Zuwarah, Libya, May 7 – In their struggle to cope with the surge in illegal migrants bound for Europe, the coastguard in the Libyan port of Zuwarah have just one boat, and even that often breaks down.
Situated 60 kilometres (35 miles) from the Tunisian border, Zuwarah also is the Libyan port nearest to European soil — the tiny Italian island of Lampedusa.
“We have only one boat left over from the old regime, which often breaks down, to monitor the entire coastline of Zuwarah,” said Anwar al-Atushi, who heads the area’s coastguard.
“Only 15 coastguards work, with their own means, to rescue migrants at sea and bring them to port before handing them over to the security services,” the official added.
The coastguards’ boat, which can only carry 10 people, is moored in the harbour next to fishing trawlers.
“When the number of migrants is high, we ask permission from the owners of the fishing boats to use them.”
As elsewhere along Libya’s 1,770-kilometre coastline, the flow of illegal migrants from Zuwarah has skyrocketed amid the turmoil in Libya as two rival governments and a mishmash of militias vie for power.
These shores are less than 300 kilometres from Lampedusa, which now shelters thousands of migrants who have fled conflicts in Africa and the Middle East in an attempt to reach Europe.
The government in Tripoli, which is not recognised by the international community, has launched a public relations campaign to show it needs outside help to handle the influx of would-be migrants.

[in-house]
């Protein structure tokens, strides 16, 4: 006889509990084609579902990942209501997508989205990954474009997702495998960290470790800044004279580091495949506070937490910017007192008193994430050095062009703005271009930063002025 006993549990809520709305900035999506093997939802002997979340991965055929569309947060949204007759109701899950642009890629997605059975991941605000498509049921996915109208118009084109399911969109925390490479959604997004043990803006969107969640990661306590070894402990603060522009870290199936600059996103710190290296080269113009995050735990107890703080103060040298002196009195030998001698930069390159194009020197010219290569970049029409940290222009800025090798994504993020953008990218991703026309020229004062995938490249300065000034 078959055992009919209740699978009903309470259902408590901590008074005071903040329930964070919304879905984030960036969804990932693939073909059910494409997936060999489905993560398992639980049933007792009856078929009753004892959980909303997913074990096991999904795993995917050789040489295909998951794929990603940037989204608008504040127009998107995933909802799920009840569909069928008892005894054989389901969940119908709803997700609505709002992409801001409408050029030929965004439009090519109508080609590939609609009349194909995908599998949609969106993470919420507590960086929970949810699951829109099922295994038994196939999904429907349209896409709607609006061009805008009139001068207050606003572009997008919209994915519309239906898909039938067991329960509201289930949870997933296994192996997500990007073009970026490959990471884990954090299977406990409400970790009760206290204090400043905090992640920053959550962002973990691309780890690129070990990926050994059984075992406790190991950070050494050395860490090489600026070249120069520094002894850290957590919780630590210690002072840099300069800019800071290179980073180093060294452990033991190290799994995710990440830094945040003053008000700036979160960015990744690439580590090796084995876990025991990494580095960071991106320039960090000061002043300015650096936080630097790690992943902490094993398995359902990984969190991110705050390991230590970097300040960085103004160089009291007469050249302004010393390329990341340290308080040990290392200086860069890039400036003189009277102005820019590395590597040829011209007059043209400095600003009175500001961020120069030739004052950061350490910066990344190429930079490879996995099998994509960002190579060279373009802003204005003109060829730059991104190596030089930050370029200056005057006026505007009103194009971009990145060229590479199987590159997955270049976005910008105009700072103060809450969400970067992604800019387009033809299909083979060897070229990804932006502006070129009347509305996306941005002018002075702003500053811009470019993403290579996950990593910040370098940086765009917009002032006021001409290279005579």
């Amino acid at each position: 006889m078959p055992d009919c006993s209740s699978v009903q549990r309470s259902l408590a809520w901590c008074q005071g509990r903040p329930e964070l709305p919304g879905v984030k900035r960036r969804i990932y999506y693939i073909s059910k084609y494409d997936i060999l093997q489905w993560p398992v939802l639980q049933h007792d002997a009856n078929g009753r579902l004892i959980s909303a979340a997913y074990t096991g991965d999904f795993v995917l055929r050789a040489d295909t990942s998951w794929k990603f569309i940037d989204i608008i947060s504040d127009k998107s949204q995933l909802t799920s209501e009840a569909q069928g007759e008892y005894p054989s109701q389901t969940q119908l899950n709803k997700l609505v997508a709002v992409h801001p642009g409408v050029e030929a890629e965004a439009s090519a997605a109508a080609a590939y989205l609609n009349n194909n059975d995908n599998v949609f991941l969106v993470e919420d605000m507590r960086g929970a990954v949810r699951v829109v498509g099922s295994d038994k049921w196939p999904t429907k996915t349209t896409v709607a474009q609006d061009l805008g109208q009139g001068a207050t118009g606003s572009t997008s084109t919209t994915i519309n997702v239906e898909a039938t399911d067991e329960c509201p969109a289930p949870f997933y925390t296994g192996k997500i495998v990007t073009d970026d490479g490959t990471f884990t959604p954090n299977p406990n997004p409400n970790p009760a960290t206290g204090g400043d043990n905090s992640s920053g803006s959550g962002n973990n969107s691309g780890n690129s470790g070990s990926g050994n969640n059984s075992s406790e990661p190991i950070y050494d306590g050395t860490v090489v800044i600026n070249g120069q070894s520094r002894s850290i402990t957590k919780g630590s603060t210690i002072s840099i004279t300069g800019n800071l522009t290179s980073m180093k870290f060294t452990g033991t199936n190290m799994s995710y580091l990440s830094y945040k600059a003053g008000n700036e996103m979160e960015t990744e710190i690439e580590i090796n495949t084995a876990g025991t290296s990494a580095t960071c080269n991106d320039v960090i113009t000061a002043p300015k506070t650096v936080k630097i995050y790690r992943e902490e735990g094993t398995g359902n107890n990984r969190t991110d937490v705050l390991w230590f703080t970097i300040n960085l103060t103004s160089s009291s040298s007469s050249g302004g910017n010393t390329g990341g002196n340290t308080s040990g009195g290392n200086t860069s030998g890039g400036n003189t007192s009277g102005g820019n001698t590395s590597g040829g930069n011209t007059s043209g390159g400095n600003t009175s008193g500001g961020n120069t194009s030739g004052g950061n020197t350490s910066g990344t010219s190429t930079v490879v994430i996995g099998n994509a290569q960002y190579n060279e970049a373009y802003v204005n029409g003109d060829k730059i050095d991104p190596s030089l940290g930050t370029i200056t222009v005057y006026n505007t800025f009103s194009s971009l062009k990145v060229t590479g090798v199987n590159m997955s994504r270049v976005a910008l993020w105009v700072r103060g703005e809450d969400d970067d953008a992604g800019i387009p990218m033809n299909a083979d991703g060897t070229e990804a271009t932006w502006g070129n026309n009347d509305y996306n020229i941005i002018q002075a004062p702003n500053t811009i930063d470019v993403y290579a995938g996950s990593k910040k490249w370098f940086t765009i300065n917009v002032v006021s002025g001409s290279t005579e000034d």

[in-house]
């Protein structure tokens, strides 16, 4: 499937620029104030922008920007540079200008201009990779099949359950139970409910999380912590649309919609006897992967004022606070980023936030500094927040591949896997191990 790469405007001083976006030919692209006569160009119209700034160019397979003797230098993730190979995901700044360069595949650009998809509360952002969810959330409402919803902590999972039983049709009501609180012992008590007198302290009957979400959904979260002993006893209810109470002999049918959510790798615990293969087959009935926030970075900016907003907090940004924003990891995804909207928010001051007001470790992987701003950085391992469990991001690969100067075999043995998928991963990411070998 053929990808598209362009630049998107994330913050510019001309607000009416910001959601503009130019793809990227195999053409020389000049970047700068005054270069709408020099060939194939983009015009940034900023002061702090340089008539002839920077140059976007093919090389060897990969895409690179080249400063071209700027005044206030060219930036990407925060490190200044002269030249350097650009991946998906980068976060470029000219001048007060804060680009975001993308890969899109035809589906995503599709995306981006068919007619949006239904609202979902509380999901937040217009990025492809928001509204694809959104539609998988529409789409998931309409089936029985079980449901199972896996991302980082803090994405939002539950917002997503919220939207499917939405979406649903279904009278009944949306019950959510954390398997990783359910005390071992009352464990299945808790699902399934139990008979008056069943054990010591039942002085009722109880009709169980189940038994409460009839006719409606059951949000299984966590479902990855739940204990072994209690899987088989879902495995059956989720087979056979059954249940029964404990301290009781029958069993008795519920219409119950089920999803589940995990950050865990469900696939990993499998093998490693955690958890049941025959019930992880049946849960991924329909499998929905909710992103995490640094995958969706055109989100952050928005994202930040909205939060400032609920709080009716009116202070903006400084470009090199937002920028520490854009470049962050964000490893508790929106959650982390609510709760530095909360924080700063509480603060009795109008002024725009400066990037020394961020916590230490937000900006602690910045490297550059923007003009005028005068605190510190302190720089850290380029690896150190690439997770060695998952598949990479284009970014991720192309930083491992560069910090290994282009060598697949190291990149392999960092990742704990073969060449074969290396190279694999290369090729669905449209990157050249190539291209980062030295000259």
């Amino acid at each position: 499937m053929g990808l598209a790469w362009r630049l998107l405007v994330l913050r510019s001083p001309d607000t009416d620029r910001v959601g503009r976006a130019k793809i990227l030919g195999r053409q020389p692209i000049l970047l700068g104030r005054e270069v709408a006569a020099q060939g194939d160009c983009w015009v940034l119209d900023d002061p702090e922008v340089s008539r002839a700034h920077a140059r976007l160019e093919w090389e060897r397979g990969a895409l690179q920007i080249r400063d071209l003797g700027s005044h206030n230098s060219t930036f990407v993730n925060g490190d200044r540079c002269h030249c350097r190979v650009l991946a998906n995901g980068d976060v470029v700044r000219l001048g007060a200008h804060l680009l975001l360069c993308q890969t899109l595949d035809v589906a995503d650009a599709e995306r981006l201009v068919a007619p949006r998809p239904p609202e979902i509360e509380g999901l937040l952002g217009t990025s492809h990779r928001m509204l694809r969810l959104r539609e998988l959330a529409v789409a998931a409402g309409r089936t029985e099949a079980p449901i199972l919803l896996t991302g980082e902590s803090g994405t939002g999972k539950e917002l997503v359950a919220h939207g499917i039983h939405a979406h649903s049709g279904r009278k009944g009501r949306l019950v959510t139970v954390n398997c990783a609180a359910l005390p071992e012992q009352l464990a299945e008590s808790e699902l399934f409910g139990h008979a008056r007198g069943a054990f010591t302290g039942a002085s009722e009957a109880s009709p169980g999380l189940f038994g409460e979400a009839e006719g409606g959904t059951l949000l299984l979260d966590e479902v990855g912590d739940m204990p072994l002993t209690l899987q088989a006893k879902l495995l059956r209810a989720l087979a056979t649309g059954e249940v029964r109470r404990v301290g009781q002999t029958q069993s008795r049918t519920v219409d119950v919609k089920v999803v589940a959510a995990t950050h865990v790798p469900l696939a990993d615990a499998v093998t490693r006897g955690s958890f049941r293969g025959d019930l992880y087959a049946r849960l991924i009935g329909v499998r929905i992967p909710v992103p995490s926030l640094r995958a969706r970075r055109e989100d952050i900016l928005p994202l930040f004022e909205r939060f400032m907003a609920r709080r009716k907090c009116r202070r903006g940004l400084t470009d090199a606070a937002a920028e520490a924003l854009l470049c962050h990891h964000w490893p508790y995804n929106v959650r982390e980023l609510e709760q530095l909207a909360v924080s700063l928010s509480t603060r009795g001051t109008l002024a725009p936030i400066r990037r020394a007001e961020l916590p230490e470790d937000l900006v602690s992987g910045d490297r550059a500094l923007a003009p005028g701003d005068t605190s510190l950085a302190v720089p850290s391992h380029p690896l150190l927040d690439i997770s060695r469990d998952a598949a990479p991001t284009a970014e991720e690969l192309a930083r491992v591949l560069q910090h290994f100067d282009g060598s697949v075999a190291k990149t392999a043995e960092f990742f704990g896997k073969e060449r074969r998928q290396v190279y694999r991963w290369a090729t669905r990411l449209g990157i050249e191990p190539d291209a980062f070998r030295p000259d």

It has taken journalists on tours of detention centres that it says house 7,000 people stopped as they prepared to set sail across the Mediterranean.
– ‘Primitive methods’ –
The authorities in Tripoli are eager to show they lack the resources to handle the upsurge that the United Nations says saw 110,000 migrants passing through Libyan territory in 2014.
“We use boats and small Zodiacs (inflatable dinghies) to boost our operations against clandestine migration,” said Rida Issa, head of the coastguard service for central Libya.
“But we need another 10 equipped boats” to do the job properly, he added.
Zuwarah is also close to regions that see daily clashes between forces of the recognised government and the Fajr Libya militia alliance that controls Tripoli and most of western Libya.
“Our mission is essentially to protect the city and all security threats,” said Mohamed Salem, a member of Zuwarah’s security forces.
“We have nothing left over for the fight against illegal migration.
“We lack detention centres and the finances… Sometimes we pay from our own pockets to feed the migrants we arrest.”
Salem pointed out that the country has suddenly found itself in the middle of a crisis that Europe itself is unable to resolve.
In Zuwarah, “we only have one car” for patrols and arrest operations, he said.
“Our methods are very primitive and the government is doing nothing.
“We need 4×4 utility vehicles, boats, planes and facilities to accommodate those we arrest,” said Salem.
Among the equipment needed are “weapons to deal with people smugglers, along with communications and night-vision tools”.
The European Union has announced a series of measures, tripling its budget for patrols off Libya and even mooting the idea of military action against smugglers.
But Salem said that “even if all the boats from all the countries in the EU were deployed, they would still fail to stop illegal migration to its shores”.